I thought I'd start a new thread rather than hijack the Windows 7 one.
Originally posted by tarnish This is off-topic in the sense that I don't have any intention of playing around with Windows 7 Beta, but if you're considering running it in a virtual environment (which is an excellent way to put it through its paces without any risk at all to your existing OS install), consider Sun's VirtualBox (download here). It's free, it's fast, and I find it a whole lot more user-friendly than VMWare Server. You'll even save yourself a blank DVD, as it will let you mount the ISO image for the installation.
I took your suggestion because I had been wanting to play around with Ubuntu, and running it off the live CD was so slow, but I didn't want to mess with dual boot.
So far so good, I've got a little bit of a learning curve to open up more memory for my VM and adding options to allow better use of the video.
So now I AM considering making another VM to test out Windows 7. And I'm hoping that someone here can help me.
I noticed that Windows 7 wants 1GB of memory, but when I try to add a VM with that much, Virtualbox gives me a warning about using more than 1/2 of my memory for a VM.
Windows can only see about 2.5GB of my 4GB installed memory. (I have the 32bit version, and I guess my video card is also "hiding" some of it? I have a 512MB Nvidia.)
So...any thoughts on how I'd want to set up a VM for Windows 7 testing?
If this works well, I'm considering installing Ubuntu on the kids PC (an older PIII 1Ghz) and running VirtualBox to have WindowsMe as a guest so they can still play their older games.)
In any case, thanks for the suggestion Tarnish. For a free application, it's really providing some cool "playgrounds" to learn in with out trashing my XP install.
With regards to your questions about RAM, Windows XP 32-bit has a 4GB address space. This means that it knows how to "talk to" 4GB of RAM. But it also needs to talk to other devices, particularly those that have RAM of their own. And since Windows XP (and 2000 and NT before it) was written long before 4GB was a realistic amount of RAM for anyone to actually have, and peripherals didn't have huge amounts of onboard RAM (e.g., video cards didn't have 512MB), Windows was written to "map" peripheral RAM to the top of address space. This makes the top of address space unusable for addressing actual physical RAM.
This has led to, among other things, newer systems with 4GB of RAM being sold with 64-bit operating systems. Although I believe they play the same trick with memory addressing, on a 64-bit system, the theoretical address space is something like 16TB, which is at least a couple of years away as a realistic amount of RAM for a system to have
This is my (possibly broken) understanding of things, anyway. Do a Google search for "32-bit windows-xp 3gb limit" to read more about it. It doesn't explain why Windows is only seeing 2.5GB of RAM in your system, unless maybe it's a laptop and the 512MB is shared physical RAM (insult to injury, it would use 512MB of RAM and also map away 512MB more in swiping the address space used to write to it). If it is a laptop using shared RAM you can probably reduce how much RAM is being used by changing it in the BIOS.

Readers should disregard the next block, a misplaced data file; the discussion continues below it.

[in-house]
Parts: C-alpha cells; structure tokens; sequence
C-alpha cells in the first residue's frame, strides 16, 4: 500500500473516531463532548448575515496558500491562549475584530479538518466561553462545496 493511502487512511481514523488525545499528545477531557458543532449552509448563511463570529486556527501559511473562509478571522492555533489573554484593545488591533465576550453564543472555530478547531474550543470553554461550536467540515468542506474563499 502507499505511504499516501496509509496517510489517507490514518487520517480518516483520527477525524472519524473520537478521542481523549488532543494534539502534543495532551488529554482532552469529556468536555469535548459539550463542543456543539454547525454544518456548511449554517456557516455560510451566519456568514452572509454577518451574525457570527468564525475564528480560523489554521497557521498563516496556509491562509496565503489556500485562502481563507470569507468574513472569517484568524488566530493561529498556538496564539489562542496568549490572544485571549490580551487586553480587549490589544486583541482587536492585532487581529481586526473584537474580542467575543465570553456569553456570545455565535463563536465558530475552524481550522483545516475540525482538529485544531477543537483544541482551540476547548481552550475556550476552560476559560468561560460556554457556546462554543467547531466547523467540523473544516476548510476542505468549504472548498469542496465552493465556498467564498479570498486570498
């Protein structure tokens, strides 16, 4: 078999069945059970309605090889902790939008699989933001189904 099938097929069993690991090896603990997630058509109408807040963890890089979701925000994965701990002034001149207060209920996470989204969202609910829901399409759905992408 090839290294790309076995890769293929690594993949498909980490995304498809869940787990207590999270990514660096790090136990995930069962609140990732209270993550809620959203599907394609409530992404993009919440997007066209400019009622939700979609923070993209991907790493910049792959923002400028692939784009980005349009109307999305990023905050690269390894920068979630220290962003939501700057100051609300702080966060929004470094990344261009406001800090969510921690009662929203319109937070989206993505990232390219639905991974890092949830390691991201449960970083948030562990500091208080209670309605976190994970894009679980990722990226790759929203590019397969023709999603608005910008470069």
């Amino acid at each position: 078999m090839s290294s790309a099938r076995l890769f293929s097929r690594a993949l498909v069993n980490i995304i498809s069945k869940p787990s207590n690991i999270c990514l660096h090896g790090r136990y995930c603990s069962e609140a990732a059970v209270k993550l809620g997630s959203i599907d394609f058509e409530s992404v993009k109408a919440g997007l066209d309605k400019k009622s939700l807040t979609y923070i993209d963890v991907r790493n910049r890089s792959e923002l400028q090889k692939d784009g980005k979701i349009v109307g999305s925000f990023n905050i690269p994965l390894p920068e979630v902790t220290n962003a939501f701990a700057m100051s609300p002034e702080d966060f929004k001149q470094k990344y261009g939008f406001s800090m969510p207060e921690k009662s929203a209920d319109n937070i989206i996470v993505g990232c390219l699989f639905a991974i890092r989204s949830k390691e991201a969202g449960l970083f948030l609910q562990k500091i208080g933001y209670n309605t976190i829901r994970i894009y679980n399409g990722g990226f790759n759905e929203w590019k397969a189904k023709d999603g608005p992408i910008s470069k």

For my part, I'm running 32-bit XP on a laptop with 4GB. I've got 256MB of discrete video RAM, though, so Windows sees 3 full GB (it reports 3.5GB, actually). I've been running OpenSUSE 11.0 on VirtualBox 2.0.4 (you've probably got vbox 2.1.x if you downloaded it recently) and haven't had any problems setting my VM for 1536MB of RAM, but that's certainly not more than half of what the system sees as available. My suggestion would be that it can't hurt to try. Also, how much RAM are you giving to video in the VM? That's probably also being taken out of physical RAM. You don't get 3d hardware acceleration in a VM, and anecdotal evidence from the web says the requirement is 128MB, so I wouldn't set it any higher than that.
Anyways, hope this helps. It sounds like you've got plenty of machine there and it's just a matter of figuring out the right settings. It's nice to hear that someone who (it sounds like) has never played with virtualization before has been able to dive right in. And that's a great idea for your kids' machine.
Well...I did a little more digging, and there are a LOT of people with my problem. It seems that the Dell Dimension 8400, 32 bit windows, and the reviled Dell BIOS all combine to make the problem worse.
Something about the Dell BIOS and the way it addresses the upper memory registers. In any case, there's nothing I can do about it short of getting a differing motherboard and BIOS.
The memory is there, and I think WinXP can get by with 1GB of memory while I play around with Windows 7, so I'll give it a shot.
I just have to clean up my hard drive a bit...I noticed that I have just over what Windows 7 wants.
I might get around to installing that 2nd hard drive soon too.
And yes I'm new to Virtualization. We use it a lot at work, but I don't personally have my hands on it, so it's nice to have some idea of what they're doing.
On a related note, I'm not a lawyer, but it has never been proven/disproven that you can't tell the automatic recording that you will be recording the call. You would have a better case if you told a voice recognition menu that you were doing it.